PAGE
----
It’s a good news week for solar energy!
First up, California: the U.S. Department of the Interior approved yesterday the 1GW Blythe Solar Power Project to be situated on 28.4 square kilometers of desert managed by the U.S. Bureau of Land Management (BLM) west of Blythe, California – the largest solar energy project ever to be built on U.S. public lands (factsheet available here). According to the DoI, when constructed, the Blythe Solar Power Project will produce enough electricity to power 300,000 – 750,000 homes. Negotiations continue with the US Department of Energy to secure federal loan guarantees, but the company is confident that the project will begin before the end of 2010 – and if the political will is there, then I’d anticipate that the guarantees will follow.
The project will use parabolic trough technology, where long rows of curved mirrors concentrate sunlight onto a fluid in a central receiver, which is then used to heat water vapor, which in turns drives a turbine (diagram!).
A project of this size will clearly have an impact on the local habitat – to mitigate this the project has been subject to extensive environmental review and BLM is requiring the developers to provide funding for more than 8,000 acres of desert tortoise, western burrowing owl, bighorn sheep and Mojave fringe-toed lizard habitat.
This announcement comes on the heels of the approval earlier this month of the first five renewable energy projects ever on public lands – Imperial Valley Solar Project, Chevron Lucerne Valley Solar Project, Ivanpah Solar Electric Generating System and the Calico Solar Project, all in California; and the Silver State North Solar Project in Nevada. As BLM Director Bob Abbey says:
“With the approval of the Blythe project, the solar projects approved on BLM public lands in the last few weeks have the potential to generate up to 2800 megawatts of renewable energy. That’s enough to power up to 2 million homes … We have truly arrived at America’s new energy frontier.”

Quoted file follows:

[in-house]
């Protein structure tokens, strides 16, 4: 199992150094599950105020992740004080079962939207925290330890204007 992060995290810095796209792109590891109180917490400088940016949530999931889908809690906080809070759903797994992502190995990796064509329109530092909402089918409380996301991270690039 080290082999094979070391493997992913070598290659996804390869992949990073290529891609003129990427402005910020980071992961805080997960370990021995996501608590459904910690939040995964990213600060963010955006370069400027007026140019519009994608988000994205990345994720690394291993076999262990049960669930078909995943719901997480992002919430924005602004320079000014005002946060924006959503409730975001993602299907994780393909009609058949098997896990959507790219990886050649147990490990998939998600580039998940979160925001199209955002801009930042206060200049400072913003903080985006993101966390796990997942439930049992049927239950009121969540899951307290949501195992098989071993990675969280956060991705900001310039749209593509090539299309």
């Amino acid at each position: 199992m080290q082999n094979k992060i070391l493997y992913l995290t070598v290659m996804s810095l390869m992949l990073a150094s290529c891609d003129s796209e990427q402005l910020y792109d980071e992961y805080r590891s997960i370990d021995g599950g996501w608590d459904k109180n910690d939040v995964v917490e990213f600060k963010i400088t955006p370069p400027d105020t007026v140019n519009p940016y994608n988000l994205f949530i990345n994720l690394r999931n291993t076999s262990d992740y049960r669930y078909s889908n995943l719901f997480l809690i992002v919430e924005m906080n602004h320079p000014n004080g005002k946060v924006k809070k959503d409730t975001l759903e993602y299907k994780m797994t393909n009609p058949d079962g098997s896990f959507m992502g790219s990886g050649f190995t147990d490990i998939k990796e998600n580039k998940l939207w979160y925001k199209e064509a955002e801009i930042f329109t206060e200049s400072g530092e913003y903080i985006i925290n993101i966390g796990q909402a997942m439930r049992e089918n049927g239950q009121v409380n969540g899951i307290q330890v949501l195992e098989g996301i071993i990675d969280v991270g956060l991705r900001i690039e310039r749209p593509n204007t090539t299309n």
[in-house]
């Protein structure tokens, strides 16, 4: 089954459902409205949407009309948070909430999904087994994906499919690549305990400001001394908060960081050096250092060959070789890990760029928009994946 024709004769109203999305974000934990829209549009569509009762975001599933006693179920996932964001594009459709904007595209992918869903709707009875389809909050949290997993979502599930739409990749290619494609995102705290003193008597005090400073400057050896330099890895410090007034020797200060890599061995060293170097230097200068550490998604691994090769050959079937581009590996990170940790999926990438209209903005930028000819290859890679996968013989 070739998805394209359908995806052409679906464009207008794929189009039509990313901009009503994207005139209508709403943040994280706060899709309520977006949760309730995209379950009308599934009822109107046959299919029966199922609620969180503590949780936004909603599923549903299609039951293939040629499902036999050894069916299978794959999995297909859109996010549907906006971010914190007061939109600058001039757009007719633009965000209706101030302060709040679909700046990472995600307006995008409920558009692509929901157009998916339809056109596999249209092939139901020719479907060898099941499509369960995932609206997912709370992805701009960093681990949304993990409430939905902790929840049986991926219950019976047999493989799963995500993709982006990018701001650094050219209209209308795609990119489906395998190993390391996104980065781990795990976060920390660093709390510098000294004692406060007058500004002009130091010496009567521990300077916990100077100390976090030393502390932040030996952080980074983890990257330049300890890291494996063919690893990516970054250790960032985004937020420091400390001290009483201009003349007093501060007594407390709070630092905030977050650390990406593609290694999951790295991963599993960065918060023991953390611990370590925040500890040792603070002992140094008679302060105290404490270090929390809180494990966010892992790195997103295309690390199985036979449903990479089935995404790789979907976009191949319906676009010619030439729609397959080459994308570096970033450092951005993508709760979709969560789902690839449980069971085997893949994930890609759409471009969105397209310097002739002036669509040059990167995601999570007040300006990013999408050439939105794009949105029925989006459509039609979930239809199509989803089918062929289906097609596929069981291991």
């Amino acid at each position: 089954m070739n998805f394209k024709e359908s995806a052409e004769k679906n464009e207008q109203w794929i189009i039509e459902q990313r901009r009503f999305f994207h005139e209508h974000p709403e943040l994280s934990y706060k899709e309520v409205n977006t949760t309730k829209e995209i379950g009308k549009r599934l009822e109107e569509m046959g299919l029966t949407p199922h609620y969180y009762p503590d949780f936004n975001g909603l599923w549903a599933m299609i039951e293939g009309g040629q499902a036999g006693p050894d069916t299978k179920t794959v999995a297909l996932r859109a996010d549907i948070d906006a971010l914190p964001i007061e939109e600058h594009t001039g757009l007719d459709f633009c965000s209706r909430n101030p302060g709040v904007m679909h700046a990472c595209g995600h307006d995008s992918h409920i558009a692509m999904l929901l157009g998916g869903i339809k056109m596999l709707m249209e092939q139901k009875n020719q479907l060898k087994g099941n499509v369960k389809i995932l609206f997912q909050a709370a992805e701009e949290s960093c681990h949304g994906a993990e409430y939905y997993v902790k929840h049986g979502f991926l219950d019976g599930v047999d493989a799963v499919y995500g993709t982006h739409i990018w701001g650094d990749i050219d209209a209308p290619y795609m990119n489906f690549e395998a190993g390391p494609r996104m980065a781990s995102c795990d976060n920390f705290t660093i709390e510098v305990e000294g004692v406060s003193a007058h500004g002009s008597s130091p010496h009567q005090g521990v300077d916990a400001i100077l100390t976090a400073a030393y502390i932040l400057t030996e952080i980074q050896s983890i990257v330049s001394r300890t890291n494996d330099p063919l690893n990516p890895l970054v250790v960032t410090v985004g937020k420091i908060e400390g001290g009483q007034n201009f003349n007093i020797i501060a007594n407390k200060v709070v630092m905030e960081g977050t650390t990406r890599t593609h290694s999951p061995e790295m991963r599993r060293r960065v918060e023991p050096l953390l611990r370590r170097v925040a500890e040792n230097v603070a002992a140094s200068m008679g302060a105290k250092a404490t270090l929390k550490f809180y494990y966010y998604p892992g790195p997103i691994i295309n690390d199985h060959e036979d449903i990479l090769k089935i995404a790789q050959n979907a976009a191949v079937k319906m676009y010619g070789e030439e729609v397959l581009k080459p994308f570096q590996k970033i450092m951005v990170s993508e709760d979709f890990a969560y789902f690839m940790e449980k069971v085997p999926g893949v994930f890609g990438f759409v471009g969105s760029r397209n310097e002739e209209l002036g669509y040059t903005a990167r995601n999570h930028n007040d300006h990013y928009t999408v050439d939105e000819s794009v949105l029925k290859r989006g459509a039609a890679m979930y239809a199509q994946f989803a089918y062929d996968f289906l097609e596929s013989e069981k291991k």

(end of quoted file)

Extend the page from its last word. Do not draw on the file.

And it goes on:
And! in more good news, the Guardian reports that South Africa is to unveil plans this week for what it claims will be the world’s biggest solar power plant – a 5GW project using giant mirrors and solar panels across an initial 9,000 hectares of state-owned land in the Northern Cape province. The project would aim by the end of its first decade to achieve an annual output of 5GW of electricity – currently one-tenth of South Africa’s energy needs. In a country which is currently dependent on coal-fired stations for most of its power, and one in six people still lacks electricity, this is a huge deal!
An estimated 200 foreign and domestic investors will meet this week in Upington, Northern Cape, with a view to funding the hugely ambitious solar project. A master plan will be set out by the US engineering and construction group Fluor. This follows a viability study by the Clinton Climate Initiative, which described South Africa’s “solar resource” as among the best in the world.
One of the sunniest 3% of regions in the world, the Northern Cape is South Africa’s largest province – and one of the poorest – but the hope is that the solar park would create a “solar hub”, regenerating the local economy.
We’ve seen the eye-opening infographic showing the surface area required to power the world via solar power alone. As Jonathan de Vries, the project manager and a special adviser to South Africa’s energy minister, said:
Solar power isn’t a panacea that will cure all but it’s a part of the solution, and a very important part.
State projects on a large scale are surely an important step toward that solution. And a little friendly international competition to invest the most in solar energy? That’s something I could get behind.